Thursday, October 29, 2009

October 31, 2009

October 31st…Halloween.

October 31st…birthday of Juliette Gordon Low…Founder of Girl Scouting.

Question: If Juliette Low were alive today, why would she be considered remarkable?

(No, the answer is NOT because she would be 149 years old!!!)

If Juliette Low were alive today, she would be considered remarkable because she would still be regarded as a pioneer who created something that no one else did, or has, since that time – that time in 1912.

Juliette “Daisy” Low was born 18-months before the start of the American Civil War. She came from a well-to-do family, one of six children. A bright youngster, Daisy was creative and talented as a child, who early-on had a love for the arts. As a child, she wrote poetry, sketched, and wrote and acted in plays. In adulthood she was a skilled painter and sculptor.

After meeting and working in England with Sir Robert Baden-Powell, founder of the Boy Scouts and Girl Guides, Daisy became interested in the new youth movement. Upon her return home to Savannah, Georgia she called a cousin, saying, “I’ve got something for the girls of Savannah, and all America, and all the world, and we’re going to start it tonight!” That was March 9th.

Three days later, on March 12, 1912 in Savannah, eighteen girls met in two patrols, named Carnation and White Rose.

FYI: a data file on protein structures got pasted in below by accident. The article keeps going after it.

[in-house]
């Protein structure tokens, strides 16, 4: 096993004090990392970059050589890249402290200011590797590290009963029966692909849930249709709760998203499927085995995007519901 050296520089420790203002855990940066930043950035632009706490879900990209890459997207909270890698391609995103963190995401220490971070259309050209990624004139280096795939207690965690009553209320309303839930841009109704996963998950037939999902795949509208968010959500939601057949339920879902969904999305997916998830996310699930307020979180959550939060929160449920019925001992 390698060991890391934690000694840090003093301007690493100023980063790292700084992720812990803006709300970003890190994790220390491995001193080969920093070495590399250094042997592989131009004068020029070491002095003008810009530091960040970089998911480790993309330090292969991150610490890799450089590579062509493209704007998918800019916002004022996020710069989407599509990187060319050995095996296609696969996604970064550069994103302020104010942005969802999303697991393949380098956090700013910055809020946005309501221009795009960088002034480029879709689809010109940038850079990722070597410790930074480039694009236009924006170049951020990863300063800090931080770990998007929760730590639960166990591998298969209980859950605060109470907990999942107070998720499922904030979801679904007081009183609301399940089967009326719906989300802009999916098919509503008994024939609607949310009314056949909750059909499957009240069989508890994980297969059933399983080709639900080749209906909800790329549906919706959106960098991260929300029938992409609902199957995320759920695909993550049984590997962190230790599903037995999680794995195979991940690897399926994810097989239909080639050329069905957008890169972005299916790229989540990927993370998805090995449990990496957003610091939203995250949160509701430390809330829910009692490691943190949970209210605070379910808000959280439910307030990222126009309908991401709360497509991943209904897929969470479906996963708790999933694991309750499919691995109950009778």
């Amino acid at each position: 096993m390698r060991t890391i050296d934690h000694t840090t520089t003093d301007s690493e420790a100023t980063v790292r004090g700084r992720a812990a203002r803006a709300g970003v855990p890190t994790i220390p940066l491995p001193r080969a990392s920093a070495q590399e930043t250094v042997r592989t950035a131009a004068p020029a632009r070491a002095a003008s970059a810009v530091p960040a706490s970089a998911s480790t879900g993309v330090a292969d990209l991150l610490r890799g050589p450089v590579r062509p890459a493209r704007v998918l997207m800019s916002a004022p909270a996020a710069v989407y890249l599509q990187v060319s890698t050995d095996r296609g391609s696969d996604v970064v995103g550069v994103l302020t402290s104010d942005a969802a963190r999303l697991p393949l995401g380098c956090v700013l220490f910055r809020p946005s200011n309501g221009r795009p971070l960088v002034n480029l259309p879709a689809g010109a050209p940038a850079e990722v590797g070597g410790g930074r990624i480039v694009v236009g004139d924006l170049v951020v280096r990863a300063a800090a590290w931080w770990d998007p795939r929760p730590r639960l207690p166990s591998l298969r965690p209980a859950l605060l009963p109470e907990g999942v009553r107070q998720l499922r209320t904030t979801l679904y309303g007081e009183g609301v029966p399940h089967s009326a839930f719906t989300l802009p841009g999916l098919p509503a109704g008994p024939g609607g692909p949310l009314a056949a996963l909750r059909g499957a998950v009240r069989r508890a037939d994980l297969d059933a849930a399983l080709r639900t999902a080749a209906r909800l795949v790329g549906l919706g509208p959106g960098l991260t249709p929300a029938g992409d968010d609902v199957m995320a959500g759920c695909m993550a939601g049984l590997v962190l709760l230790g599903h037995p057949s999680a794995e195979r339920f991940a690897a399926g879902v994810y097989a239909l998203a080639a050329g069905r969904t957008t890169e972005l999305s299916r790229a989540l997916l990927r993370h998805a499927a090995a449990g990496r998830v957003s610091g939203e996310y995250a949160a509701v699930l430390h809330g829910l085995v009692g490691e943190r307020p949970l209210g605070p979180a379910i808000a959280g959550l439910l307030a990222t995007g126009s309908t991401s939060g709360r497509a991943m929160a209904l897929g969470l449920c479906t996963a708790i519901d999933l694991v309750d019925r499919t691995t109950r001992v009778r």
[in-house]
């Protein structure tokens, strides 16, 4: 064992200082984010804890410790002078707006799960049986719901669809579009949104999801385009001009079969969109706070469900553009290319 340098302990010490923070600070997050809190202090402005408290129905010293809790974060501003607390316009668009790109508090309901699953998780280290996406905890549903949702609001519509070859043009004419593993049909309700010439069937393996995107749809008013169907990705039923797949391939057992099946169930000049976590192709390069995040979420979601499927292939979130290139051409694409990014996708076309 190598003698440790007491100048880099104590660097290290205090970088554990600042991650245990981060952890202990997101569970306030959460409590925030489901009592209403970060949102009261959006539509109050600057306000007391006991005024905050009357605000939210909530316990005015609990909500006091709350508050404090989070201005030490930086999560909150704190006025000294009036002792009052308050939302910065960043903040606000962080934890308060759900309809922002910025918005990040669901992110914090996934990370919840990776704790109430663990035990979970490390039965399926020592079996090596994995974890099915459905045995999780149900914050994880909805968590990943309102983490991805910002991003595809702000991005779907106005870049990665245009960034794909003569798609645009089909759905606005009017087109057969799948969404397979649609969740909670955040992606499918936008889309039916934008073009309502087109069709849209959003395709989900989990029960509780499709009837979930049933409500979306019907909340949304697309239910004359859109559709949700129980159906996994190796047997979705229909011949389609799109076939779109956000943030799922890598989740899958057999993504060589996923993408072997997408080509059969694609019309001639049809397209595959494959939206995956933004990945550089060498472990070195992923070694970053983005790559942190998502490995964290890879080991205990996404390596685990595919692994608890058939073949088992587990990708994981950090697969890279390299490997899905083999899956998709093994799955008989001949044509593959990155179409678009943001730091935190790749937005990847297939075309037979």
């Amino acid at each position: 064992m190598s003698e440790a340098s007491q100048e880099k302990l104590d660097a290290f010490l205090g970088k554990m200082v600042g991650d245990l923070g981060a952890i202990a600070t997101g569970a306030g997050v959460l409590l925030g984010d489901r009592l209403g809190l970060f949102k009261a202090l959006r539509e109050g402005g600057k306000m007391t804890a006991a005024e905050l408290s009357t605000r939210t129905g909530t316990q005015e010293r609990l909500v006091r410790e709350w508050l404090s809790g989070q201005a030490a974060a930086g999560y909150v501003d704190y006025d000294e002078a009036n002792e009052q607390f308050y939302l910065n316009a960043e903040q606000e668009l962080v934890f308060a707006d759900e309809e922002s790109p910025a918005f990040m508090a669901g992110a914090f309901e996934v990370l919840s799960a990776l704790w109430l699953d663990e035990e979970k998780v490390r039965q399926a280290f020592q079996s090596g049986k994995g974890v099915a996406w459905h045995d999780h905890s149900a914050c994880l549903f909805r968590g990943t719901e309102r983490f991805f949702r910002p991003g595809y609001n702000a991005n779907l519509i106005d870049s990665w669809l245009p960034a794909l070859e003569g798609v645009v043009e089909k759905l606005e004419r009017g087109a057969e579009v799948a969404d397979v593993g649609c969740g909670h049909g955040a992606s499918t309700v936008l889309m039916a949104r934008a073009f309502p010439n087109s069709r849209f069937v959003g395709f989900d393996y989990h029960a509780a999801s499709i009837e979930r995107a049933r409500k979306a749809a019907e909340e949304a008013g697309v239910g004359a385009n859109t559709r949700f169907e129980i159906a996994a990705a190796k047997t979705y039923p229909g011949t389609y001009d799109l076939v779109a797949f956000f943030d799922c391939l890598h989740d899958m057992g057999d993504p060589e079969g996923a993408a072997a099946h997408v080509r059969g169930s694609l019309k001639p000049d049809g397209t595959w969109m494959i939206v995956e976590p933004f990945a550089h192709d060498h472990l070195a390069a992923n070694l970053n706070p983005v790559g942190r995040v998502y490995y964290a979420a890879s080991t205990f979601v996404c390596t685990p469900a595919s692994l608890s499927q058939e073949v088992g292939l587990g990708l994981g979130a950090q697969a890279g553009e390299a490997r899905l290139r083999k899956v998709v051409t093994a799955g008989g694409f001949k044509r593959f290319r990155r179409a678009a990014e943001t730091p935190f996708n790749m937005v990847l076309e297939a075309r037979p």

Girl Scouting was created.

Two years later there were 1,000 registered Girl Scouts. One year after that, 1915, there were 5,000 members. By 1918 membership was at 9,714!!!

If you’ve been following my other blogs, you know I am fascinated by communication technology and the rate at which new tools are becoming available to us on an almost daily basis. See where I’m going here?

Juliette Low created something unique, marketed it, promoted it, organized it and made it into something never before created, or since replicated. And she did it with no internet, no facebook, no twitter, no blogging, no cell phone. She did have a telephone, but it did not even have numbers, a rotary or buttons on it. When she picked up the receiver (the piece you talk into J) she was connected with an operator – a real live person who would then connect her to someone else who was fortunate enough to have a telephone…and if there was no one at the other end, she could not leave a message…because there were no answering machines.

If Juliette “Daisy” Gordon Low were able to be here today, she might think that we are pretty amazing because of all that we have available to us today. But I would go up to her and tell her how truly remarkable I thought SHE was – creating something that spread like wildfire, and became a part of our nation’s history!